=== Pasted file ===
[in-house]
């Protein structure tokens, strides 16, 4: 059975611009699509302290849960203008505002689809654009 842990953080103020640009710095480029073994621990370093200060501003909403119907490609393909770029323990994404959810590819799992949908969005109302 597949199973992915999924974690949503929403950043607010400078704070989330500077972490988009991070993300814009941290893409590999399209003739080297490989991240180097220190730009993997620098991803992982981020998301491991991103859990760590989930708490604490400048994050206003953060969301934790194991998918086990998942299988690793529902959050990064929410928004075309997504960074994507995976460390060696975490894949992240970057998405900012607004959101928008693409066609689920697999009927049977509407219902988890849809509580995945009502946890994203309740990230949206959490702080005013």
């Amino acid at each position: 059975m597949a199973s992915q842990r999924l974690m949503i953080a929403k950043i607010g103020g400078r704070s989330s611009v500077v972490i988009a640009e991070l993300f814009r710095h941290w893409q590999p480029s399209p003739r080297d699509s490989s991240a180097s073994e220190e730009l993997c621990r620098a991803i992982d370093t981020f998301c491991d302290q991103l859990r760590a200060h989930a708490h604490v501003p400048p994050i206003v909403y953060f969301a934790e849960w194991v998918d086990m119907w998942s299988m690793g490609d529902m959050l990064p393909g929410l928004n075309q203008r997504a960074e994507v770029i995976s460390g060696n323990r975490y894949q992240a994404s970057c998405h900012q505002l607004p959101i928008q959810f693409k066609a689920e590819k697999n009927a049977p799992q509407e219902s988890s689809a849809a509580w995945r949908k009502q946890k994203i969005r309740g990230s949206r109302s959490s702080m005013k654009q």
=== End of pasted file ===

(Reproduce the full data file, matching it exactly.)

[in-house]
């Protein structure tokens, strides 16, 4: 059975611009699509302290849960203008505002689809654009 842990953080103020640009710095480029073994621990370093200060501003909403119907490609393909770029323990994404959810590819799992949908969005109302 597949199973992915999924974690949503929403950043607010400078704070989330500077972490988009991070993300814009941290893409590999399209003739080297490989991240180097220190730009993997620098991803992982981020998301491991991103859990760590989930708490604490400048994050206003953060969301934790194991998918086990998942299988690793529902959050990064929410928004075309997504960074994507995976460390060696975490894949992240970057998405900012607004959101928008693409066609689920697999009927049977509407219902988890849809509580995945009502946890994203309740990230949206959490702080005013």
């Amino acid at each position: 059975m597949a199973s992915q842990r999924l974690m949503i953080a929403k950043i607010g103020g400078r704070s989330s611009v500077v972490i988009a640009e991070l993300f814009r710095h941290w893409q590999p480029s399209p003739r080297d699509s490989s991240a180097s073994e220190e730009l993997c621990r620098a991803i992982d370093t981020f998301c491991d302290q991103l859990r760590a200060h989930a708490h604490v501003p400048p994050i206003v909403y953060f969301a934790e849960w194991v998918d086990m119907w998942s299988m690793g490609d529902m959050l990064p393909g929410l928004n075309q203008r997504a960074e994507v770029i995976s460390g060696n323990r975490y894949q992240a994404s970057c998405h900012q505002l607004p959101i928008q959810f693409k066609a689920e590819k697999n009927a049977p799992q509407e219902s988890s689809a849809a509580w995945r949908k009502q946890k994203i969005r309740g990230s949206r109302s959490s702080m005013k654009q």